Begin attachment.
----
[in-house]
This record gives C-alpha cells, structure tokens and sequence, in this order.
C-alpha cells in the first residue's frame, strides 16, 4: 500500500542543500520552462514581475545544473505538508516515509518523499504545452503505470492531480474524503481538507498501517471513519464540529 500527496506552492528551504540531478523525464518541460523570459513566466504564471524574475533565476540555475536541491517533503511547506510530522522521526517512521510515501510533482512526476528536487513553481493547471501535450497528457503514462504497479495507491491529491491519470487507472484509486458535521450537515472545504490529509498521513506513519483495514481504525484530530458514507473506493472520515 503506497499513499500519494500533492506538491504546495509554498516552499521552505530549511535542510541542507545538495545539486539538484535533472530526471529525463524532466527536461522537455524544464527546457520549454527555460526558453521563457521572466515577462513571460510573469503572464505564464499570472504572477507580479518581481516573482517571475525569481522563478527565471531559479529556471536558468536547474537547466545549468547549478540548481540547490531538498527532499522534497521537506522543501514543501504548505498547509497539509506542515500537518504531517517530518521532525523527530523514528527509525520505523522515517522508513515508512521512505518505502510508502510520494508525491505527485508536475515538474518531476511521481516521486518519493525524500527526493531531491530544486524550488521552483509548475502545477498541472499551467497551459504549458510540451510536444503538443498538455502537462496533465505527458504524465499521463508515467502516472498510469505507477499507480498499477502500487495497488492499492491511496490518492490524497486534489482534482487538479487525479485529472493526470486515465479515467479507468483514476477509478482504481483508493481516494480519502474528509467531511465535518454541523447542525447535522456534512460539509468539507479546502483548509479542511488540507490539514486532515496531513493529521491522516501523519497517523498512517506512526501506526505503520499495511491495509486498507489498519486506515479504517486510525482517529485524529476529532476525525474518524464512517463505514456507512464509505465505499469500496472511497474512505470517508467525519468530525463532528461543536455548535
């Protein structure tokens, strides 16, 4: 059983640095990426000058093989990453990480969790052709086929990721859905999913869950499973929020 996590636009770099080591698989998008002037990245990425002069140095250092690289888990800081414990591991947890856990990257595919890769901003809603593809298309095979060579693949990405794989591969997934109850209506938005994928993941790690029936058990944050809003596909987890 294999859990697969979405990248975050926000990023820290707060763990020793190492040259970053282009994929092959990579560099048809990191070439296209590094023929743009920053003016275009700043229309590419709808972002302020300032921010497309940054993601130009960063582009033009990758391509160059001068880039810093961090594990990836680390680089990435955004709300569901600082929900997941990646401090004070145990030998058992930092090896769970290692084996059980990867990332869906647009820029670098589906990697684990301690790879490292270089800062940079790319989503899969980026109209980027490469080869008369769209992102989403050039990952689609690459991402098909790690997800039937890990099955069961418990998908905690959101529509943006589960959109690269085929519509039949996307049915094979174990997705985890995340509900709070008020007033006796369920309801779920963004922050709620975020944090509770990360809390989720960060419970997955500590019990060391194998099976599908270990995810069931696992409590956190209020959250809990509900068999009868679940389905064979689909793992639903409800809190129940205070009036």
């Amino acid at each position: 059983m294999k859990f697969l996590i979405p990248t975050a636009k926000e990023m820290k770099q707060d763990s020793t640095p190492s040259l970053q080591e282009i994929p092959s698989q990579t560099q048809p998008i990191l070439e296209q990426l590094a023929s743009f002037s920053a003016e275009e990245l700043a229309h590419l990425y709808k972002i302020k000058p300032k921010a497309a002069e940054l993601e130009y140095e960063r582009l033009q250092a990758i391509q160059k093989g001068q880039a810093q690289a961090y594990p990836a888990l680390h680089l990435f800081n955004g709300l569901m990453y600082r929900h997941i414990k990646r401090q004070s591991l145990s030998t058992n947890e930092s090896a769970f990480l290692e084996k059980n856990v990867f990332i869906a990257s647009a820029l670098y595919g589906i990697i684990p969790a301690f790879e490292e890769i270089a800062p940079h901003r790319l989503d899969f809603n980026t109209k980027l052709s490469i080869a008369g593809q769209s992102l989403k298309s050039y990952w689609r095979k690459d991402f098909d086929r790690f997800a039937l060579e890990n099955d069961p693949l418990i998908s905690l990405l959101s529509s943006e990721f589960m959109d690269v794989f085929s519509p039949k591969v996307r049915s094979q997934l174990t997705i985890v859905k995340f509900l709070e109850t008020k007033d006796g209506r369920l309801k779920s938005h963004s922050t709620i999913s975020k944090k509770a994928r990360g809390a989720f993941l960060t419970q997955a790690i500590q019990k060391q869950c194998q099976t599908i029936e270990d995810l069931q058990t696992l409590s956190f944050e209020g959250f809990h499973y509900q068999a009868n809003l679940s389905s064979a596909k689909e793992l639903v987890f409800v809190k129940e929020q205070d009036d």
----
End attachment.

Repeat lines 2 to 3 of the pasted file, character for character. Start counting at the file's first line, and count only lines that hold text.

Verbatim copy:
This record gives C-alpha cells, structure tokens and sequence, in this order.
C-alpha cells in the first residue's frame, strides 16, 4: 500500500542543500520552462514581475545544473505538508516515509518523499504545452503505470492531480474524503481538507498501517471513519464540529 500527496506552492528551504540531478523525464518541460523570459513566466504564471524574475533565476540555475536541491517533503511547506510530522522521526517512521510515501510533482512526476528536487513553481493547471501535450497528457503514462504497479495507491491529491491519470487507472484509486458535521450537515472545504490529509498521513506513519483495514481504525484530530458514507473506493472520515 503506497499513499500519494500533492506538491504546495509554498516552499521552505530549511535542510541542507545538495545539486539538484535533472530526471529525463524532466527536461522537455524544464527546457520549454527555460526558453521563457521572466515577462513571460510573469503572464505564464499570472504572477507580479518581481516573482517571475525569481522563478527565471531559479529556471536558468536547474537547466545549468547549478540548481540547490531538498527532499522534497521537506522543501514543501504548505498547509497539509506542515500537518504531517517530518521532525523527530523514528527509525520505523522515517522508513515508512521512505518505502510508502510520494508525491505527485508536475515538474518531476511521481516521486518519493525524500527526493531531491530544486524550488521552483509548475502545477498541472499551467497551459504549458510540451510536444503538443498538455502537462496533465505527458504524465499521463508515467502516472498510469505507477499507480498499477502500487495497488492499492491511496490518492490524497486534489482534482487538479487525479485529472493526470486515465479515467479507468483514476477509478482504481483508493481516494480519502474528509467531511465535518454541523447542525447535522456534512460539509468539507479546502483548509479542511488540507490539514486532515496531513493529521491522516501523519497517523498512517506512526501506526505503520499495511491495509486498507489498519486506515479504517486510525482517529485524529476529532476525525474518524464512517463505514456507512464509505465505499469500496472511497474512505470517508467525519468530525463532528461543536455548535